Electromyography of Superficial and Deep Neck Muscles During Isometric, Voluntary, and Reflex Contractions

[+] Author and Article Information
Gunter P. Siegmund

 MEA Forensic Engineers & Scientists, Richmond, BC, V7A 4S5 Canada; School of Human Kinetics, University of British Columbia, Vancouver, BC, V6T 1Z1, Canadagunter.siegmund@meaforensic.com

Jean-Sébastien Blouin

School of Human Kinetics, University of British Columbia, Vancouver, BC, V6T 1Z1, Canada

John R. Brault

 MEA Forensic Engineers & Scientists, Lake Forest, CA 92630

Sofia Hedenstierna

Division of Neuronic Engineering, Royal Institute of Technology, 141 57 Huddinge, Sweden

J. Timothy Inglis

School of Human Kinetics, University of British Columbia, Vancouver, BC, Canada; International Collaboration on Repair Discovery, University of British Columbia, Vancouver, BC, V6T 1Z1, Canada

J Biomech Eng 129(1), 66-77 (Jul 06, 2006) (12 pages) doi:10.1115/1.2401185 History: Received October 26, 2005; Revised July 06, 2006

Increasingly complex models of the neck neuromusculature need detailed muscle and kinematic data for proper validation. The goal of this study was to measure the electromyographic activity of superficial and deep neck muscles during tasks involving isometric, voluntary, and reflexively evoked contractions of the neck muscles. Three male subjects (2841years) had electromyographic (EMG) fine wires inserted into the left sternocleidomastoid, levator scapulae, trapezius, splenius capitis, semispinalis capitis, semispinalis cervicis, and multifidus muscles. Surface electrodes were placed over the left sternohyoid muscle. Subjects then performed: (i) maximal voluntary contractions (MVCs) in the eight directions (45deg intervals) from the neutral posture; (ii) 50N isometric contractions with a slow sweep of the force direction through 720deg; (iii) voluntary oscillatory head movements in flexion and extension; and (iv) initially relaxed reflex muscle activations to a forward acceleration while seated on a sled. Isometric contractions were performed against an overhead load cell and movement dynamics were measured using six-axis accelerometry on the head and torso. In all three subjects, the two anterior neck muscles had similar preferred activation directions and acted synergistically in both dynamic tasks. With the exception of splenius capitis, the posterior and posterolateral neck muscles also showed consistent activation directions and acted synergistically during the voluntary motions, but not during the sled perturbations. These findings suggest that the common numerical-modeling assumption that all anterior muscles act synergistically as flexors is reasonable, but that the related assumption that all posterior muscles act synergistically as extensors is not. Despite the small number of subjects, the data presented here can be used to inform and validate a neck model at three levels of increasing neuromuscular–kinematic complexity: muscles generating forces with no movement, muscles generating forces and causing movement, and muscles generating forces in response to induced movement. These increasingly complex data sets will allow researchers to incrementally tune their neck models’ muscle geometry, physiology, and feedforward/feedback neuromechanics.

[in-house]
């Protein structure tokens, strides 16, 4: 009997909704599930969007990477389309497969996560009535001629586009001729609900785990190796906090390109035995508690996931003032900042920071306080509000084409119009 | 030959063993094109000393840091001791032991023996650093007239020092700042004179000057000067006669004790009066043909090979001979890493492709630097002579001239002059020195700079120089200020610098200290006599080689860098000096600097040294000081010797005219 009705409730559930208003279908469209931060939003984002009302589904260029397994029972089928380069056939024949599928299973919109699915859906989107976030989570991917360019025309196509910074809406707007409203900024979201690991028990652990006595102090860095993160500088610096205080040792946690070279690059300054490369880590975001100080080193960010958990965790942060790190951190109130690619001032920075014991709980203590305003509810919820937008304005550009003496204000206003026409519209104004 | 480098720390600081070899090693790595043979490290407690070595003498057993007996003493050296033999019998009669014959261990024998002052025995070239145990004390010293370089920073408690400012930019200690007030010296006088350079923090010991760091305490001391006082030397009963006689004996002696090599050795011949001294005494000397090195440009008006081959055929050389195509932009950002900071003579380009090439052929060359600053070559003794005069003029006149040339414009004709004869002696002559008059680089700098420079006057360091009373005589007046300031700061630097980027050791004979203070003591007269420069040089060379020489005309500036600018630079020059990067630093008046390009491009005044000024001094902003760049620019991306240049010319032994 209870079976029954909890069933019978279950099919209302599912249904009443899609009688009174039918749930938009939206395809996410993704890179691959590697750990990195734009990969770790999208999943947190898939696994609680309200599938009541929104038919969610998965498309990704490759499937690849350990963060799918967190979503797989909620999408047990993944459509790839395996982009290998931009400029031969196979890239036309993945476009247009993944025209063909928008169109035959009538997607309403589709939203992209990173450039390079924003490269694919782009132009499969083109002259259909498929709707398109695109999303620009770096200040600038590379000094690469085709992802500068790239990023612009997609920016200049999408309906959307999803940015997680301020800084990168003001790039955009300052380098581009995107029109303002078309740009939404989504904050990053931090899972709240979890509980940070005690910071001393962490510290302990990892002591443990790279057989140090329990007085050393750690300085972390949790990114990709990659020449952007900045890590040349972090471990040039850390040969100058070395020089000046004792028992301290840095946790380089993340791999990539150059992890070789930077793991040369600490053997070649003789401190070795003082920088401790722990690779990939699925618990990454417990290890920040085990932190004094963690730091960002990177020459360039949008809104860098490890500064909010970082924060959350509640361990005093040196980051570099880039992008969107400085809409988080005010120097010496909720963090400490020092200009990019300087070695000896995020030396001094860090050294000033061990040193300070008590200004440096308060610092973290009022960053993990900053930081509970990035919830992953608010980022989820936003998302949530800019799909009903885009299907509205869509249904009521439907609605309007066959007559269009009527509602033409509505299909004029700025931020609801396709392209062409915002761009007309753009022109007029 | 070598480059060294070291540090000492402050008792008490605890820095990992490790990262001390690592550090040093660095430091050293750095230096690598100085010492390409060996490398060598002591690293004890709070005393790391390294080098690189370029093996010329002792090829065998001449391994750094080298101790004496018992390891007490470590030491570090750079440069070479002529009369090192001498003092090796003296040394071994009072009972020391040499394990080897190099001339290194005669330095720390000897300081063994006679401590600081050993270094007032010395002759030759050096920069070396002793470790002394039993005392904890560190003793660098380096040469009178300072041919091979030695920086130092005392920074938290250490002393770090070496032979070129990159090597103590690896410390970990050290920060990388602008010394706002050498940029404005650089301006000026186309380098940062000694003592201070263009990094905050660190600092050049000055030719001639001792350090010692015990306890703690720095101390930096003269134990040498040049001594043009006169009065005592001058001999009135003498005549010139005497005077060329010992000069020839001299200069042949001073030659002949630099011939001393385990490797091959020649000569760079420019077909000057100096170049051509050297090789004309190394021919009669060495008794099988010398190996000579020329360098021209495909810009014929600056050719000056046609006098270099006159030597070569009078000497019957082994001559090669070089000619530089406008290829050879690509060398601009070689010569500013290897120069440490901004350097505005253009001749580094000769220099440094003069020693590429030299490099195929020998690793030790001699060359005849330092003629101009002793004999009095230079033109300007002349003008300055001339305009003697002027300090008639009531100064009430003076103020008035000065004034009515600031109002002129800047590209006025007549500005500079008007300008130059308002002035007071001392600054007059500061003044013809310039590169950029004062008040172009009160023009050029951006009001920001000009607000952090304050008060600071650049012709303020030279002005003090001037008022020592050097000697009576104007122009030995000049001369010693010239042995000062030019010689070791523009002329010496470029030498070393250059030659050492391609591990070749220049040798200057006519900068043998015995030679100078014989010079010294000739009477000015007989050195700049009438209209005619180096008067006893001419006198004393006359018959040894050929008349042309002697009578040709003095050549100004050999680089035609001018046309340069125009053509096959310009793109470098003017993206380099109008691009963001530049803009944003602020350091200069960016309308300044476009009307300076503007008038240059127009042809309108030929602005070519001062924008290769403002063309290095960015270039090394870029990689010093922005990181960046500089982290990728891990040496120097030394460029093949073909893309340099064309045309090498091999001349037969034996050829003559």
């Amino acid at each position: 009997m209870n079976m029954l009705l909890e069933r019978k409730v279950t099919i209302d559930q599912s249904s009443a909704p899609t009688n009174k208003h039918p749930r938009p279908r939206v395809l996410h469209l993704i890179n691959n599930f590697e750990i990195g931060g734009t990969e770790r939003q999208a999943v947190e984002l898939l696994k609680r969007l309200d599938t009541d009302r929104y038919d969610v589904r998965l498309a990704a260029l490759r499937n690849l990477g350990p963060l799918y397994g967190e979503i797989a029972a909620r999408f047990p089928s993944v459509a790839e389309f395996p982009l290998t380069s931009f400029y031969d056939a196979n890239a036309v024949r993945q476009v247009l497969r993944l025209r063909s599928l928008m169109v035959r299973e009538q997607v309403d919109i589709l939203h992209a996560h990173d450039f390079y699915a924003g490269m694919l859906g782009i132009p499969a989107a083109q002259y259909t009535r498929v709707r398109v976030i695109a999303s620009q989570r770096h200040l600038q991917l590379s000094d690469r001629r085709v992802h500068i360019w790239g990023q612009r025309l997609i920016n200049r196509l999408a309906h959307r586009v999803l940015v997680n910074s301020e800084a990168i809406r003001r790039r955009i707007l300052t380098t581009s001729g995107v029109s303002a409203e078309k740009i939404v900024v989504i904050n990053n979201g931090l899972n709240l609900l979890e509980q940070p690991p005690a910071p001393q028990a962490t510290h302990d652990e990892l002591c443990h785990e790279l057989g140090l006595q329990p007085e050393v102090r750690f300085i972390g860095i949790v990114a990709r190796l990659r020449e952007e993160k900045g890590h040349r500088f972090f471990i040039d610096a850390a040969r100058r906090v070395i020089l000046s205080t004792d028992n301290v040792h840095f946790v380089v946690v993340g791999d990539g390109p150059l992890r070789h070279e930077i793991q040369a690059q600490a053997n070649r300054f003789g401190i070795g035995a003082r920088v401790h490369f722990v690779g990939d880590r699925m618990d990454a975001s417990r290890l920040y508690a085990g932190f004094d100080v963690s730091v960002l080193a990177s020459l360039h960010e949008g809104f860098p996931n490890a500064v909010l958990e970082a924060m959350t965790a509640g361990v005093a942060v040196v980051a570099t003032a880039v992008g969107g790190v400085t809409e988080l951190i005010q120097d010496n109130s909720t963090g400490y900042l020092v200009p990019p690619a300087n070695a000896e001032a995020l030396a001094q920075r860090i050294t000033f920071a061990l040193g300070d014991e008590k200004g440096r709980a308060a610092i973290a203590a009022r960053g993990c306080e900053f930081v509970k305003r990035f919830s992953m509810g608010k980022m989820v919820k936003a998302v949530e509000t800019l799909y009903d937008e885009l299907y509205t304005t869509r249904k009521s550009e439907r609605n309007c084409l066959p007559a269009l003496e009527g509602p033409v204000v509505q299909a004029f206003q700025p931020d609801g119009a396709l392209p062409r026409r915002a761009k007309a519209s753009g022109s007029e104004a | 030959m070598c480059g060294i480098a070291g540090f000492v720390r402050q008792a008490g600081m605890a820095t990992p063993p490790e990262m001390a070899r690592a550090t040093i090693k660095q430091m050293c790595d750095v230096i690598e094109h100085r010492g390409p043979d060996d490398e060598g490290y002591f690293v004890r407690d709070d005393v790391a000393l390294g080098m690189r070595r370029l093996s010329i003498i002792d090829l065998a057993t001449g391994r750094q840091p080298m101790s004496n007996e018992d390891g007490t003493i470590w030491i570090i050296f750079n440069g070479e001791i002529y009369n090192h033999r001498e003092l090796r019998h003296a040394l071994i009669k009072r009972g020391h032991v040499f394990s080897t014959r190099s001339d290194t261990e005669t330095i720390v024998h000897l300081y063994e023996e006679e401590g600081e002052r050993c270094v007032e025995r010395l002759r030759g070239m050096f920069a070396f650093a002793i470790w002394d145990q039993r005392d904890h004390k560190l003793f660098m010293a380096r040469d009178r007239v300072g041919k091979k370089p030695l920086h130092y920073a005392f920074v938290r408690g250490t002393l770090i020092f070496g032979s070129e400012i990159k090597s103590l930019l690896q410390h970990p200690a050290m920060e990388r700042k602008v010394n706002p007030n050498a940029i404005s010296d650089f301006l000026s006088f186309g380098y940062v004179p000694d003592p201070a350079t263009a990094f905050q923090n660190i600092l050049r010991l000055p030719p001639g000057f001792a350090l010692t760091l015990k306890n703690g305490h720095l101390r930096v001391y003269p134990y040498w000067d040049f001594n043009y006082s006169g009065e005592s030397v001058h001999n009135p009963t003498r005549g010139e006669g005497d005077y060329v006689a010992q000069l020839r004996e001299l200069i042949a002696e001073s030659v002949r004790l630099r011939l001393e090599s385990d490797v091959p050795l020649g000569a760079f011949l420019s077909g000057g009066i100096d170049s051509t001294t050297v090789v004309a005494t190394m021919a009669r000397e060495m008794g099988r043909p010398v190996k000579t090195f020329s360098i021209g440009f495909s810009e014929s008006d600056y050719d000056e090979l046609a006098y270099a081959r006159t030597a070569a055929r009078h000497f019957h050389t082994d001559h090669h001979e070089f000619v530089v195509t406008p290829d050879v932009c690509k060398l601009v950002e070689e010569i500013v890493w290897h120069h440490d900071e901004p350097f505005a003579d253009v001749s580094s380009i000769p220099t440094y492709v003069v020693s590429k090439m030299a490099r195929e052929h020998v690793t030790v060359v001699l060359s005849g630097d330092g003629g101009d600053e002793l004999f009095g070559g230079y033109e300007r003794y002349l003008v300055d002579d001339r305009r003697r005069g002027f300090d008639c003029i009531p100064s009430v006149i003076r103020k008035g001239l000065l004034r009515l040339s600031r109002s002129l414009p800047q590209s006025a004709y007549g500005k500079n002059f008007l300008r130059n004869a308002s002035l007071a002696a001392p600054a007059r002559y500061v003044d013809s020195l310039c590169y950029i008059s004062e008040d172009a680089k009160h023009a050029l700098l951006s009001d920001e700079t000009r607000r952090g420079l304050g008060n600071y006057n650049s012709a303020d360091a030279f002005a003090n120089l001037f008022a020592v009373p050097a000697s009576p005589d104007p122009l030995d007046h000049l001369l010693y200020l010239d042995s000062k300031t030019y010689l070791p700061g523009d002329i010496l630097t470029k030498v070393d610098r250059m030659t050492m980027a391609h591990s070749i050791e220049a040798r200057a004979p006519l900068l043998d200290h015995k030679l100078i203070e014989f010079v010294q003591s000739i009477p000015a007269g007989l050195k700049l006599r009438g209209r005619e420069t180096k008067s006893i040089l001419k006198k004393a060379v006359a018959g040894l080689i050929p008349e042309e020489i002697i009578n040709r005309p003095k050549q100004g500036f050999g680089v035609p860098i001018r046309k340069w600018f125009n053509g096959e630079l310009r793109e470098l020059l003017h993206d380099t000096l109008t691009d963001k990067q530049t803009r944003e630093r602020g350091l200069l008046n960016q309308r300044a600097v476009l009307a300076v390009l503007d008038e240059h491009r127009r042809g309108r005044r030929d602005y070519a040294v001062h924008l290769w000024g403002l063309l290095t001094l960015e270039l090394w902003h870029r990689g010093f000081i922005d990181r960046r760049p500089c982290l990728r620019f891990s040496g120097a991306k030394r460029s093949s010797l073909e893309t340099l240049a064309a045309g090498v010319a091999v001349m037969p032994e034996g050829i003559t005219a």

Copyright © 2007 by American Society of Mechanical Engineers
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Figure 9